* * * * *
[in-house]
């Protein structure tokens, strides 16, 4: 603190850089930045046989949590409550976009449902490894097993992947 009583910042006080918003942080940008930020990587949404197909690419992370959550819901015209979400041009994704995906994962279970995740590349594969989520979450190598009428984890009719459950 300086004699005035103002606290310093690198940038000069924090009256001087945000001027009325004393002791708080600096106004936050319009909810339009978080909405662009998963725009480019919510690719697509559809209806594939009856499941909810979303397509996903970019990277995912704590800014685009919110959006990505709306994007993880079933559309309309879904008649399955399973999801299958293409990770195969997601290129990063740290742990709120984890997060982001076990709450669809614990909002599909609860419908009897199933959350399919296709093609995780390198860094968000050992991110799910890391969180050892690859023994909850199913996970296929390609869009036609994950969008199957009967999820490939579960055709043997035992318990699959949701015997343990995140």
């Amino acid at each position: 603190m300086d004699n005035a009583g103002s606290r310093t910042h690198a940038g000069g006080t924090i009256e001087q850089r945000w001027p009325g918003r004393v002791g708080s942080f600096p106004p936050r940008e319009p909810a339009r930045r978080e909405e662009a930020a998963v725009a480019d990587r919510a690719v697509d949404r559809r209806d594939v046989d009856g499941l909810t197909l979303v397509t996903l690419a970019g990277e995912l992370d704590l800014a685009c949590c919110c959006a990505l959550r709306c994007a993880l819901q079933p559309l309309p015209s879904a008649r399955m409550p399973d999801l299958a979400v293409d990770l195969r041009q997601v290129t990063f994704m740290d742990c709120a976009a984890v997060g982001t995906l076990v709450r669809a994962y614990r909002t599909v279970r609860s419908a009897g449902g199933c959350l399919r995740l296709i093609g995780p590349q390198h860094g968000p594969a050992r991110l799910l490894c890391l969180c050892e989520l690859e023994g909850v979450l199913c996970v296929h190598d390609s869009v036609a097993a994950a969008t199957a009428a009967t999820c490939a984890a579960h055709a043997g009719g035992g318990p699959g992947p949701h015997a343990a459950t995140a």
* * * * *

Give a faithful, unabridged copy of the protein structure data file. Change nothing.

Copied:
[in-house]
């Protein structure tokens, strides 16, 4: 603190850089930045046989949590409550976009449902490894097993992947 009583910042006080918003942080940008930020990587949404197909690419992370959550819901015209979400041009994704995906994962279970995740590349594969989520979450190598009428984890009719459950 300086004699005035103002606290310093690198940038000069924090009256001087945000001027009325004393002791708080600096106004936050319009909810339009978080909405662009998963725009480019919510690719697509559809209806594939009856499941909810979303397509996903970019990277995912704590800014685009919110959006990505709306994007993880079933559309309309879904008649399955399973999801299958293409990770195969997601290129990063740290742990709120984890997060982001076990709450669809614990909002599909609860419908009897199933959350399919296709093609995780390198860094968000050992991110799910890391969180050892690859023994909850199913996970296929390609869009036609994950969008199957009967999820490939579960055709043997035992318990699959949701015997343990995140």
């Amino acid at each position: 603190m300086d004699n005035a009583g103002s606290r310093t910042h690198a940038g000069g006080t924090i009256e001087q850089r945000w001027p009325g918003r004393v002791g708080s942080f600096p106004p936050r940008e319009p909810a339009r930045r978080e909405e662009a930020a998963v725009a480019d990587r919510a690719v697509d949404r559809r209806d594939v046989d009856g499941l909810t197909l979303v397509t996903l690419a970019g990277e995912l992370d704590l800014a685009c949590c919110c959006a990505l959550r709306c994007a993880l819901q079933p559309l309309p015209s879904a008649r399955m409550p399973d999801l299958a979400v293409d990770l195969r041009q997601v290129t990063f994704m740290d742990c709120a976009a984890v997060g982001t995906l076990v709450r669809a994962y614990r909002t599909v279970r609860s419908a009897g449902g199933c959350l399919r995740l296709i093609g995780p590349q390198h860094g968000p594969a050992r991110l799910l490894c890391l969180c050892e989520l690859e023994g909850v979450l199913c996970v296929h190598d390609s869009v036609a097993a994950a969008t199957a009428a009967t999820c490939a984890a579960h055709a043997g009719g035992g318990p699959g992947p949701h015997a343990a459950t995140a």